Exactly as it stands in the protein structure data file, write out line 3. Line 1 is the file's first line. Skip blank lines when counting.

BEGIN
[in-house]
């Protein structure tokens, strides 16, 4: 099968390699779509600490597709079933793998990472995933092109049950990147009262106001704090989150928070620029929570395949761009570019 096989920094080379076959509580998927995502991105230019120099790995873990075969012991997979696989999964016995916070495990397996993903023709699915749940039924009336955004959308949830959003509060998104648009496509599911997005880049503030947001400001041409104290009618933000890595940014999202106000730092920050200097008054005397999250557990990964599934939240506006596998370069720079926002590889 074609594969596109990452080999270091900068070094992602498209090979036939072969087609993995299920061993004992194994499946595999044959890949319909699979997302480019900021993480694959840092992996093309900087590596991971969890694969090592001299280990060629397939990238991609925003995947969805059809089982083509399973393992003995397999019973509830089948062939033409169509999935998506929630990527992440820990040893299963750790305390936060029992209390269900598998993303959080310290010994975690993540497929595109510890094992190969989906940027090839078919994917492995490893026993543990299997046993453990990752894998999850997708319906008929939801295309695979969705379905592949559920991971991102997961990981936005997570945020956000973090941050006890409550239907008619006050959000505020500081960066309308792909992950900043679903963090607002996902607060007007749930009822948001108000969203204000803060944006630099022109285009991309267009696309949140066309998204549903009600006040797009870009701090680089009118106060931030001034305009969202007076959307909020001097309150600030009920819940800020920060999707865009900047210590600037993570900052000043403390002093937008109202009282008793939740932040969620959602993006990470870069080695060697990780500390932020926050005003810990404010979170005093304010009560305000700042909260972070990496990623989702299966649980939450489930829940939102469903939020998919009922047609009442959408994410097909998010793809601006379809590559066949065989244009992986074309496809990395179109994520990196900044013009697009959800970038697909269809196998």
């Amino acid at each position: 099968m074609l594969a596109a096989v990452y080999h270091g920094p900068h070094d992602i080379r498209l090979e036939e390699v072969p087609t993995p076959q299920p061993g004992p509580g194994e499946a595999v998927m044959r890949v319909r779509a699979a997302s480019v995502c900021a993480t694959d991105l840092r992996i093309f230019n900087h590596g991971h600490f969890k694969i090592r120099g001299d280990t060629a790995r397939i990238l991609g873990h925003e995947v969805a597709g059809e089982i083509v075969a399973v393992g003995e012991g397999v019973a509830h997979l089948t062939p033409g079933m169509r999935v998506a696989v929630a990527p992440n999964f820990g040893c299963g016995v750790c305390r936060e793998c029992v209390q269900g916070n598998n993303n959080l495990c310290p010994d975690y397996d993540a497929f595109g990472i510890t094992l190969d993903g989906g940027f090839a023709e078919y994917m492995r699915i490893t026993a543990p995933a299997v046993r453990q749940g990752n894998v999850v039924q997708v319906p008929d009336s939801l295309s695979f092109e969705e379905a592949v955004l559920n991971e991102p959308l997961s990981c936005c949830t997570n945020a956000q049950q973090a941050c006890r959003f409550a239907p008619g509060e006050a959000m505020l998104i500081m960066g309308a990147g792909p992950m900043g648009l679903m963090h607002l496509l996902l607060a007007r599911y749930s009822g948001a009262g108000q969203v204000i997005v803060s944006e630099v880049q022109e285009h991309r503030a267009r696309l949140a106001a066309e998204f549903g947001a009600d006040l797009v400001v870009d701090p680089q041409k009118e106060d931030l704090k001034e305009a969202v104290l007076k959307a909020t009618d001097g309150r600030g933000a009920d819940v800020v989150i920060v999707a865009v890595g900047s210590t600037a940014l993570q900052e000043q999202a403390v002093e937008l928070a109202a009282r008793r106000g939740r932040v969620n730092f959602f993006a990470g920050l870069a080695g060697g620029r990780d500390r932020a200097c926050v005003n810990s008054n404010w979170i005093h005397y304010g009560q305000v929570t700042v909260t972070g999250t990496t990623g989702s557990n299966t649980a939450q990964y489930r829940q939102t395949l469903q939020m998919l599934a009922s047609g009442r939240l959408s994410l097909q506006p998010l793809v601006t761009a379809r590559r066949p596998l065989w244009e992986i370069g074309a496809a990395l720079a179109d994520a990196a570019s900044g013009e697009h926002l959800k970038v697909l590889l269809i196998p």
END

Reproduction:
């Amino acid at each position: 099968m074609l594969a596109a096989v990452y080999h270091g920094p900068h070094d992602i080379r498209l090979e036939e390699v072969p087609t993995p076959q299920p061993g004992p509580g194994e499946a595999v998927m044959r890949v319909r779509a699979a997302s480019v995502c900021a993480t694959d991105l840092r992996i093309f230019n900087h590596g991971h600490f969890k694969i090592r120099g001299d280990t060629a790995r397939i990238l991609g873990h925003e995947v969805a597709g059809e089982i083509v075969a399973v393992g003995e012991g397999v019973a509830h997979l089948t062939p033409g079933m169509r999935v998506a696989v929630a990527p992440n999964f820990g040893c299963g016995v750790c305390r936060e793998c029992v209390q269900g916070n598998n993303n959080l495990c310290p010994d975690y397996d993540a497929f595109g990472i510890t094992l190969d993903g989906g940027f090839a023709e078919y994917m492995r699915i490893t026993a543990p995933a299997v046993r453990q749940g990752n894998v999850v039924q997708v319906p008929d009336s939801l295309s695979f092109e969705e379905a592949v955004l559920n991971e991102p959308l997961s990981c936005c949830t997570n945020a956000q049950q973090a941050c006890r959003f409550a239907p008619g509060e006050a959000m505020l998104i500081m960066g309308a990147g792909p992950m900043g648009l679903m963090h607002l496509l996902l607060a007007r599911y749930s009822g948001a009262g108000q969203v204000i997005v803060s944006e630099v880049q022109e285009h991309r503030a267009r696309l949140a106001a066309e998204f549903g947001a009600d006040l797009v400001v870009d701090p680089q041409k009118e106060d931030l704090k001034e305009a969202v104290l007076k959307a909020t009618d001097g309150r600030g933000a009920d819940v800020v989150i920060v999707a865009v890595g900047s210590t600037a940014l993570q900052e000043q999202a403390v002093e937008l928070a109202a009282r008793r106000g939740r932040v969620n730092f959602f993006a990470g920050l870069a080695g060697g620029r990780d500390r932020a200097c926050v005003n810990s008054n404010w979170i005093h005397y304010g009560q305000v929570t700042v909260t972070g999250t990496t990623g989702s557990n299966t649980a939450q990964y489930r829940q939102t395949l469903q939020m998919l599934a009922s047609g009442r939240l959408s994410l097909q506006p998010l793809v601006t761009a379809r590559r066949p596998l065989w244009e992986i370069g074309a496809a990395l720079a179109d994520a990196a570019s900044g013009e697009h926002l959800k970038v697909l590889l269809i196998p």